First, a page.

Granted, it is worth mentioning how the previous Hitman content is locked behind an additional purchase. I would highly recommend this to new players, however, as it is easily the best way to experience the entire trilogy in one simple package. While the Hitman games have never been super packed with story, Hitman 3’s narrative is a great end to the trilogy overall.
Story aside, IO Interactive’s latest Hitman trilogy absolutely excels at offering hundreds upon thousands of hours of replayability thanks to the way IO designed the World of Assassination. There are myriads of ways to complete every mission in the game, complete with a challenge tracker. Whether players get through by poisoning the mark, sabotaging an experimental submarine, amd so much more; is up to the player. The murder-mystery subplot in the Dartmoor mission (more on this below) was an especially fun experience that opened up a lot of new pathways to get to Agent 47’s unfortunate victim.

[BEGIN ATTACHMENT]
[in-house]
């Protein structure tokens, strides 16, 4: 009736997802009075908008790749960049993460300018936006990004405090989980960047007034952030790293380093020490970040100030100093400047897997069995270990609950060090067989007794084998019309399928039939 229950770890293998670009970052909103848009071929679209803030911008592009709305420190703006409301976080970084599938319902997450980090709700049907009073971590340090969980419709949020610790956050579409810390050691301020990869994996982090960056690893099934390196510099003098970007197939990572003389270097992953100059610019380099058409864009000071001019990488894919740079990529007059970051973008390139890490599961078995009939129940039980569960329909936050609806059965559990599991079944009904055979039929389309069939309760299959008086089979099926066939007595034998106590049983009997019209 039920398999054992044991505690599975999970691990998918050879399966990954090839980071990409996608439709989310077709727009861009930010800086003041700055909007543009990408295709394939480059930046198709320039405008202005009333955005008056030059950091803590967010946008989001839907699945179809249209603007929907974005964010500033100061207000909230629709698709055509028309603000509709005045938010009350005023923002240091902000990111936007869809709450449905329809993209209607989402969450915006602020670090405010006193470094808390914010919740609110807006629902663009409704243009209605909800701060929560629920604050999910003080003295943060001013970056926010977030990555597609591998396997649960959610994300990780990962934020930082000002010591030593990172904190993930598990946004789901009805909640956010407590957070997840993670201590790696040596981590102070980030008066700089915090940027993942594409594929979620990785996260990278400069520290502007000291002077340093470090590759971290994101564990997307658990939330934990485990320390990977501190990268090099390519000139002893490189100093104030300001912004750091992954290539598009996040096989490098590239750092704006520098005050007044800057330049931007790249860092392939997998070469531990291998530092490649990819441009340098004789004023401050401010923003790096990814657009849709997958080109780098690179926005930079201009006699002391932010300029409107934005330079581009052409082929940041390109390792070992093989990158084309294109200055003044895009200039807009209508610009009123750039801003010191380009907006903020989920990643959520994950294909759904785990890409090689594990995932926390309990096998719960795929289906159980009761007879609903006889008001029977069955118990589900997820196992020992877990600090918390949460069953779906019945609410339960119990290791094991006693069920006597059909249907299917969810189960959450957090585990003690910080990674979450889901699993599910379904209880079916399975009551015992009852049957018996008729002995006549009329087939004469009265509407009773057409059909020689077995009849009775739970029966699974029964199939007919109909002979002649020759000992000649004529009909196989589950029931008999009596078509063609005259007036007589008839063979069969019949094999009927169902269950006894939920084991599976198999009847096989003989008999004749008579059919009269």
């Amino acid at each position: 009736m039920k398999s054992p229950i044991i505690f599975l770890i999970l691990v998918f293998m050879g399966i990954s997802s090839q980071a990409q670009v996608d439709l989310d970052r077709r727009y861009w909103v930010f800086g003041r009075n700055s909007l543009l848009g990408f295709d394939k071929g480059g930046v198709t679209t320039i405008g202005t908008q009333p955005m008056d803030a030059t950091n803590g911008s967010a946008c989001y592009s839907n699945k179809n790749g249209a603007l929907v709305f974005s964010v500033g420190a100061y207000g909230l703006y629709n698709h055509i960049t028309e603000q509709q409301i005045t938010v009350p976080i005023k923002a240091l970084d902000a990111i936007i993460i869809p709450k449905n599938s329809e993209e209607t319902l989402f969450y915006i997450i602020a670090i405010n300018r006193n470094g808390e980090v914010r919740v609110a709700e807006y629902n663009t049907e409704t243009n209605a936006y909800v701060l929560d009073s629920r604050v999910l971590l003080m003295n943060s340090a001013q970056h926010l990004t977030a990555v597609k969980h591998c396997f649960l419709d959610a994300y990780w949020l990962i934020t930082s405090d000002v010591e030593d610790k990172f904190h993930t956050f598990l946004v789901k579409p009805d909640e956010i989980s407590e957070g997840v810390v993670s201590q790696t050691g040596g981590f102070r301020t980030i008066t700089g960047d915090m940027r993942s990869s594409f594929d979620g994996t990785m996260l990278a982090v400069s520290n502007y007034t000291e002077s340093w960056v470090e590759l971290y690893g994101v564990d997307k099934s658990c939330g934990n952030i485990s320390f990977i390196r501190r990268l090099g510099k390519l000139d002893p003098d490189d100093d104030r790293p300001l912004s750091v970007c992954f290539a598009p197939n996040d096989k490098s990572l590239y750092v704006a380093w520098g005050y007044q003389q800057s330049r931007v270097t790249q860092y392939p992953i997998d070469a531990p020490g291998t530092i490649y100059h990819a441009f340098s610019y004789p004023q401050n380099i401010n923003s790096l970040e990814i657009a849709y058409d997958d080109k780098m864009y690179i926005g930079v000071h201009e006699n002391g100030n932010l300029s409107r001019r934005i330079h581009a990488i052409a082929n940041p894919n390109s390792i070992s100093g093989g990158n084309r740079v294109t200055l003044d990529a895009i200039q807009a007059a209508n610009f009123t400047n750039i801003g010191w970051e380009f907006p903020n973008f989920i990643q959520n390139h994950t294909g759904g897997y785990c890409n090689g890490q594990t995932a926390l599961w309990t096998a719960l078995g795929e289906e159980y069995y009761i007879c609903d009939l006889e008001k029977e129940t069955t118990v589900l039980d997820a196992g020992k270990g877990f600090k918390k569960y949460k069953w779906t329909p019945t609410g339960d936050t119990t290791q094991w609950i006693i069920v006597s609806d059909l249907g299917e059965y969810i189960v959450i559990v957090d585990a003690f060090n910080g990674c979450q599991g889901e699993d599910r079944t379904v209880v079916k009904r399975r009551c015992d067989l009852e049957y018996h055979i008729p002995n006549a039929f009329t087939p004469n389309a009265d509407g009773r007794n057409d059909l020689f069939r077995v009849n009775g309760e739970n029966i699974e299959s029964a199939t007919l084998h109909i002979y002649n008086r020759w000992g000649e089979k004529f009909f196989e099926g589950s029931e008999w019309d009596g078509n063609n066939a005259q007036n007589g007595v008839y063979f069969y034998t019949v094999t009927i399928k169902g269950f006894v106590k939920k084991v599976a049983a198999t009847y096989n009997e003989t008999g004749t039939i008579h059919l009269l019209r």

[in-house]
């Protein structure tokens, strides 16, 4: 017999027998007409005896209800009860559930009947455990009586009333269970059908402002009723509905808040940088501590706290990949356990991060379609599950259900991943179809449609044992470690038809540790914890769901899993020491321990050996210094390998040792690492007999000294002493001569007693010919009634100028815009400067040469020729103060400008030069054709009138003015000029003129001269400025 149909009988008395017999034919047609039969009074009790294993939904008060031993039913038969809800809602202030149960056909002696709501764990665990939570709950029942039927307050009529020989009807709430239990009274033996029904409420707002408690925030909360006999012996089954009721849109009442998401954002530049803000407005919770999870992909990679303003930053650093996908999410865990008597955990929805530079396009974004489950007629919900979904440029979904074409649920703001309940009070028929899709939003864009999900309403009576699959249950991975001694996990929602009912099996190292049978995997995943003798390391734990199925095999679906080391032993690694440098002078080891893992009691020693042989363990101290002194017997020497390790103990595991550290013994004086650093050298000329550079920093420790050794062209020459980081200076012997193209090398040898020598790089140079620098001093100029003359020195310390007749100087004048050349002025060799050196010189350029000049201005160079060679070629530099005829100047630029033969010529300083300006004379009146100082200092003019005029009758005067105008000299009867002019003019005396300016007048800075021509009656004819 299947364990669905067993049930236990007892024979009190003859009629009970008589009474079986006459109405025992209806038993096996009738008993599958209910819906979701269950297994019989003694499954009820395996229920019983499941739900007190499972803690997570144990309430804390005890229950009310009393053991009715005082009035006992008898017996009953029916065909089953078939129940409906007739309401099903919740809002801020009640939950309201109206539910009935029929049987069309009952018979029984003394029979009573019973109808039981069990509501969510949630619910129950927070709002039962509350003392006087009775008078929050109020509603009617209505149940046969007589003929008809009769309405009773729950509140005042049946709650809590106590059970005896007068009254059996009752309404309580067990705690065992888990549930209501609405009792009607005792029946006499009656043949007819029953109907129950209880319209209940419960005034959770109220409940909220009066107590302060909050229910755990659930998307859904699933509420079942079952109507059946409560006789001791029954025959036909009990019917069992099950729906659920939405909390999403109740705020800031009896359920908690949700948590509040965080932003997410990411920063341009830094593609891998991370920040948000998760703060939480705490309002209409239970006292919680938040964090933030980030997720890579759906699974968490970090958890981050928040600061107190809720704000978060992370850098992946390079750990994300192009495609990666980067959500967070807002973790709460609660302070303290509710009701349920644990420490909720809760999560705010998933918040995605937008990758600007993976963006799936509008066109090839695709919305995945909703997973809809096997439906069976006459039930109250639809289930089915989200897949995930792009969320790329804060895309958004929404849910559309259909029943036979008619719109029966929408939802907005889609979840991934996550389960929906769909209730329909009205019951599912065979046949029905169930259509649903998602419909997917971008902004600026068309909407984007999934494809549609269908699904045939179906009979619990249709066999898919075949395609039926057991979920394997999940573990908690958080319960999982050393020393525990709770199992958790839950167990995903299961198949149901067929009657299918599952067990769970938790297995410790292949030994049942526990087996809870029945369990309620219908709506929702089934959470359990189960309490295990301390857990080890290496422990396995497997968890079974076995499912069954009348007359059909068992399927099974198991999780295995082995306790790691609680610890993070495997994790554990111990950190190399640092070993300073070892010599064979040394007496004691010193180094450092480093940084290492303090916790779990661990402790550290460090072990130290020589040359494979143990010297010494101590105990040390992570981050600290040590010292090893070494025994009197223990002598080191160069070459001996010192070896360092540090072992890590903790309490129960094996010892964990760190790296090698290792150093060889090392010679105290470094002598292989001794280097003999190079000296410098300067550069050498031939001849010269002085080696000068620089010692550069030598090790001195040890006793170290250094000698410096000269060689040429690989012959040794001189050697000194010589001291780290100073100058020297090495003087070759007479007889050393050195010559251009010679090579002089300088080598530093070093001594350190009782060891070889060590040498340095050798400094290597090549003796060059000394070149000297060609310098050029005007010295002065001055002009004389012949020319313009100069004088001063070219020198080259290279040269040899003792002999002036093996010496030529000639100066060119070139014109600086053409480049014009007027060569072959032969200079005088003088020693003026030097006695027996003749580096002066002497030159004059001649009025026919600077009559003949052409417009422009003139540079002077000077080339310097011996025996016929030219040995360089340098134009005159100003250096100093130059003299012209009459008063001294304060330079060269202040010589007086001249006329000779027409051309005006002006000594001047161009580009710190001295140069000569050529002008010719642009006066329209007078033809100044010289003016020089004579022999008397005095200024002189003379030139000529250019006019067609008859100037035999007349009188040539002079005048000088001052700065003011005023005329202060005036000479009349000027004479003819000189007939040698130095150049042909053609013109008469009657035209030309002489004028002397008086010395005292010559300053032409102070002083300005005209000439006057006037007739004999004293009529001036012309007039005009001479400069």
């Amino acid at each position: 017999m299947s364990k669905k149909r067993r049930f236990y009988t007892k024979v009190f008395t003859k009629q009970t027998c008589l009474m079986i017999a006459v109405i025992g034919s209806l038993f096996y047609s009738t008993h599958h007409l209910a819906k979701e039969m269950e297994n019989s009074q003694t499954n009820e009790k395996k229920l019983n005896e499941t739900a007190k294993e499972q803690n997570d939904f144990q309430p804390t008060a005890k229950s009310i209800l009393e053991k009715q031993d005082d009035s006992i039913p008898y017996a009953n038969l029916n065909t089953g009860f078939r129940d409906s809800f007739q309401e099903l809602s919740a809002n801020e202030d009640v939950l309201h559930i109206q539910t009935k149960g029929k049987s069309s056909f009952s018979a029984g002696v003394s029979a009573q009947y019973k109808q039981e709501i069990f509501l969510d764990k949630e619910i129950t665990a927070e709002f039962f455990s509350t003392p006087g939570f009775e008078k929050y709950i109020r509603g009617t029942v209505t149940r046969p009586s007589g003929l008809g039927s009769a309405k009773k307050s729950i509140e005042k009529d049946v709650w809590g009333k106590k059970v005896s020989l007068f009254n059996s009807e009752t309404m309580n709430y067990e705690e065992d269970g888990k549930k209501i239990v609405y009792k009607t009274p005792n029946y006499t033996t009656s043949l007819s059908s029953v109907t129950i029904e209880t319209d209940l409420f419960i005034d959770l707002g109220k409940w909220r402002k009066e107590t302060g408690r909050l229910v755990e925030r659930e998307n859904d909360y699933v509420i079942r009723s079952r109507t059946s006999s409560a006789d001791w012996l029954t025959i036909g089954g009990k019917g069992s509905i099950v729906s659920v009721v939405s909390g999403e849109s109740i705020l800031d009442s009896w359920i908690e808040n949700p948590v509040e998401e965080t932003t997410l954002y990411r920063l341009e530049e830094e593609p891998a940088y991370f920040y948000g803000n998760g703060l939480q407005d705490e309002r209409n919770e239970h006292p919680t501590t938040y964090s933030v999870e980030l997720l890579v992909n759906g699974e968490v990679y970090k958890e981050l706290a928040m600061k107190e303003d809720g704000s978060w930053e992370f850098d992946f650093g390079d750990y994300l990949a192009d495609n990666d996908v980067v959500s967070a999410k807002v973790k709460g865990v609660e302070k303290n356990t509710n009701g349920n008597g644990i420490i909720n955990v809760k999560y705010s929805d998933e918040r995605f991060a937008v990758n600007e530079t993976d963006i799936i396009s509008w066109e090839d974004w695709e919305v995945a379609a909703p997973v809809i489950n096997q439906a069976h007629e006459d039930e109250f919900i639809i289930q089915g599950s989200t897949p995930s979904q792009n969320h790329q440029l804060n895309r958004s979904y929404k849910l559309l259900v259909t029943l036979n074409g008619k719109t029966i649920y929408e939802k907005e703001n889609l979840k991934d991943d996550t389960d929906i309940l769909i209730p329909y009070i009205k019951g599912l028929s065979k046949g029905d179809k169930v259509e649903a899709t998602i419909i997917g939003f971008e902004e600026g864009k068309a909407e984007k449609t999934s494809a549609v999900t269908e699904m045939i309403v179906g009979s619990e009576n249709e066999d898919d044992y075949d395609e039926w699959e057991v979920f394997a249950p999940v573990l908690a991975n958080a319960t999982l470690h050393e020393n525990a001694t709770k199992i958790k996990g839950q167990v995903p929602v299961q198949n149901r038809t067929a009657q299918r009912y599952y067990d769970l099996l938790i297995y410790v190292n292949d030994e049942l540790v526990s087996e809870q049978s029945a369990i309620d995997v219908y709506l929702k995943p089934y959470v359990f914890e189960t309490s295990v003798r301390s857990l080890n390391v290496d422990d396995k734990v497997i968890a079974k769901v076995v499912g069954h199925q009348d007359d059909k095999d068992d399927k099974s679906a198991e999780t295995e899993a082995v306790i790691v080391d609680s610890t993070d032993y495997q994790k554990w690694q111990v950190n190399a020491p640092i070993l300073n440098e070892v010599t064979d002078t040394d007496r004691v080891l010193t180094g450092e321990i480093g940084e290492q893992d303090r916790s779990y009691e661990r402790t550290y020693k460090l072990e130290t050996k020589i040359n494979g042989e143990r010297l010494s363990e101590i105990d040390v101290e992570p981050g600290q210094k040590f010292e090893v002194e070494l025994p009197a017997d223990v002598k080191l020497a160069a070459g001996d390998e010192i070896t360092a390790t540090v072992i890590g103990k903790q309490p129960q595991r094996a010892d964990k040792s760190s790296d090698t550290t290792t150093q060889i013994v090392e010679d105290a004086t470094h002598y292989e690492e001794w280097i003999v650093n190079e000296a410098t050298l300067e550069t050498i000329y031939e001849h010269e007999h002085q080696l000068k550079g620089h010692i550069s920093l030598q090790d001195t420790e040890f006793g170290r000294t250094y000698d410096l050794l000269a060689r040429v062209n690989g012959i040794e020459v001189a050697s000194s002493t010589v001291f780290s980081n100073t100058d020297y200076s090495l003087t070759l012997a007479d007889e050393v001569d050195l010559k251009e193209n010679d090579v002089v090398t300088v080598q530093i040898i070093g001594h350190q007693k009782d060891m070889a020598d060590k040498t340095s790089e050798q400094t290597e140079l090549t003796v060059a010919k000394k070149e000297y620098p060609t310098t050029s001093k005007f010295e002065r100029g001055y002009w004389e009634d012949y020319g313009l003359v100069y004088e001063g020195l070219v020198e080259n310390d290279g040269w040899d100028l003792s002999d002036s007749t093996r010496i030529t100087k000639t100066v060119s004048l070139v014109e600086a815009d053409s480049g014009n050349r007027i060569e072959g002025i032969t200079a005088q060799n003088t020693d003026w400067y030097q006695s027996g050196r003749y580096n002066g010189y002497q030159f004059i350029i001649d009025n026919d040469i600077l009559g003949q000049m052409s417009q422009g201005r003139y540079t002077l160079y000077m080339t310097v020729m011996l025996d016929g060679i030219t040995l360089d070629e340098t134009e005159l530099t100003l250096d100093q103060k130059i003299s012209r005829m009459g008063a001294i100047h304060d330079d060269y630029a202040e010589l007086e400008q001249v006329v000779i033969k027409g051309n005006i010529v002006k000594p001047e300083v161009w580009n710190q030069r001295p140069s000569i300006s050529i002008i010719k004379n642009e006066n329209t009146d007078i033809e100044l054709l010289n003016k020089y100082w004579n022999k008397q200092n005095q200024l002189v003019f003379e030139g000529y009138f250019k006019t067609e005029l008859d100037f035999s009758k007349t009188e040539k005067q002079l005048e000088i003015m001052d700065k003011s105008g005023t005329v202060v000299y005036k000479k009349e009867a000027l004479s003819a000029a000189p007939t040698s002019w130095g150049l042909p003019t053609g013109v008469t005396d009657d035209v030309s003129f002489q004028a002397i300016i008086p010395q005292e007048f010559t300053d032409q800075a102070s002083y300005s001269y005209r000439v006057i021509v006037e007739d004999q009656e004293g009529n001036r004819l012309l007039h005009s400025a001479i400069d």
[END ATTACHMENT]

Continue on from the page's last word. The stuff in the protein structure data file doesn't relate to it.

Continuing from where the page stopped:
Hitman 3 does not add too much in terms of new core mechanics, but it does double down on the great new mechanics that were already there to begin with. Maps are seemingly four times bigger than what they felt like in Hitman 2, and countless more non-playable characters fill in the World of Assassination, making it feel like a lived-in and truly breathing world. It has never been more fun to make Agent 47 choke someone out cold, put on their garments, and stroll around huge mansions and entire cities with no one knowing any better. The possibilities are endless when it comes to Hitman as a franchise, and Hitman 3 just makes it so much better.
The replayability truly is immense in Hitman 3. So much so, that the sheer amount of choices players have at their disposal seems daunting. Fortunately, the way the world is designed makes up for this. Beyond accepting guided missions (which guide players through the various new locales in easy-to-understand introductions to the entire Hitman gig), there are clues scattered throughout the missions. Occasionally Agent 47 will come up to a pair of other NPCs. These non-playable characters can be guards, civilians, or even staff members who will talk to each other about some event that will take place later on in the mission, or something 47’s marks like to do. This opens up opportunities for players to go out of their way to figure out new ways to eliminate their marks.
The open nature of the maps and missions make for great incentive to go back through missions and replay them until all challenges have been met, or all secret and unique ways to eliminate the marks have been found. It is also a good excuse to take in the sights… and IO Interactive ensured that there are lots of beautiful sites to behold in Hitman 3.